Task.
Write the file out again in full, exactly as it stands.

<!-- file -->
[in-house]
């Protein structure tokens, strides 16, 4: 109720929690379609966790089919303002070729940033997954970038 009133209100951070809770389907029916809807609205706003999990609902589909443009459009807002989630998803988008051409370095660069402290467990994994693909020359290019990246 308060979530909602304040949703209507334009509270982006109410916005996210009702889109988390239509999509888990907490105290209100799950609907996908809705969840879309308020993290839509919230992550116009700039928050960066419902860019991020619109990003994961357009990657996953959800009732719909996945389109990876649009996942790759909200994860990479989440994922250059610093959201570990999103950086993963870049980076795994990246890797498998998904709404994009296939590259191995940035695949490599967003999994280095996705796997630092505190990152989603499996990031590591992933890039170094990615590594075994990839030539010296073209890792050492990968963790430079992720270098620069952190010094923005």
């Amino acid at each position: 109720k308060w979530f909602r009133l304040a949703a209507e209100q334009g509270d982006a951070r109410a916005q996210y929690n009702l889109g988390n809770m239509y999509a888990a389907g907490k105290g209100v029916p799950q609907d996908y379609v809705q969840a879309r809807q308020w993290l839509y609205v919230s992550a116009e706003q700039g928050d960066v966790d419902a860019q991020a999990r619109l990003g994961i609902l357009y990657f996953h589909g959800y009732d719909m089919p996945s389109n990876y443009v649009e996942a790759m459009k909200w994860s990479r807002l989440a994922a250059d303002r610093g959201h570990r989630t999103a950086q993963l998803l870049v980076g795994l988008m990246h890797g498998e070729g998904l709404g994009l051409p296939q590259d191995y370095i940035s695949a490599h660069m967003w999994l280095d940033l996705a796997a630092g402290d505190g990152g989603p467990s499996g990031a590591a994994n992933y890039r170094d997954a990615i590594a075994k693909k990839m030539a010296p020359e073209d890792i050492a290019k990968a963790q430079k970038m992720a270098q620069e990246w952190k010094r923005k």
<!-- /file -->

[in-house]
């Protein structure tokens, strides 16, 4: 109720929690379609966790089919303002070729940033997954970038 009133209100951070809770389907029916809807609205706003999990609902589909443009459009807002989630998803988008051409370095660069402290467990994994693909020359290019990246 308060979530909602304040949703209507334009509270982006109410916005996210009702889109988390239509999509888990907490105290209100799950609907996908809705969840879309308020993290839509919230992550116009700039928050960066419902860019991020619109990003994961357009990657996953959800009732719909996945389109990876649009996942790759909200994860990479989440994922250059610093959201570990999103950086993963870049980076795994990246890797498998998904709404994009296939590259191995940035695949490599967003999994280095996705796997630092505190990152989603499996990031590591992933890039170094990615590594075994990839030539010296073209890792050492990968963790430079992720270098620069952190010094923005």
């Amino acid at each position: 109720k308060w979530f909602r009133l304040a949703a209507e209100q334009g509270d982006a951070r109410a916005q996210y929690n009702l889109g988390n809770m239509y999509a888990a389907g907490k105290g209100v029916p799950q609907d996908y379609v809705q969840a879309r809807q308020w993290l839509y609205v919230s992550a116009e706003q700039g928050d960066v966790d419902a860019q991020a999990r619109l990003g994961i609902l357009y990657f996953h589909g959800y009732d719909m089919p996945s389109n990876y443009v649009e996942a790759m459009k909200w994860s990479r807002l989440a994922a250059d303002r610093g959201h570990r989630t999103a950086q993963l998803l870049v980076g795994l988008m990246h890797g498998e070729g998904l709404g994009l051409p296939q590259d191995y370095i940035s695949a490599h660069m967003w999994l280095d940033l996705a796997a630092g402290d505190g990152g989603p467990s499996g990031a590591a994994n992933y890039r170094d997954a990615i590594a075994k693909k990839m030539a010296p020359e073209d890792i050492a290019k990968a963790q430079k970038m992720a270098q620069e990246w952190k010094r923005k």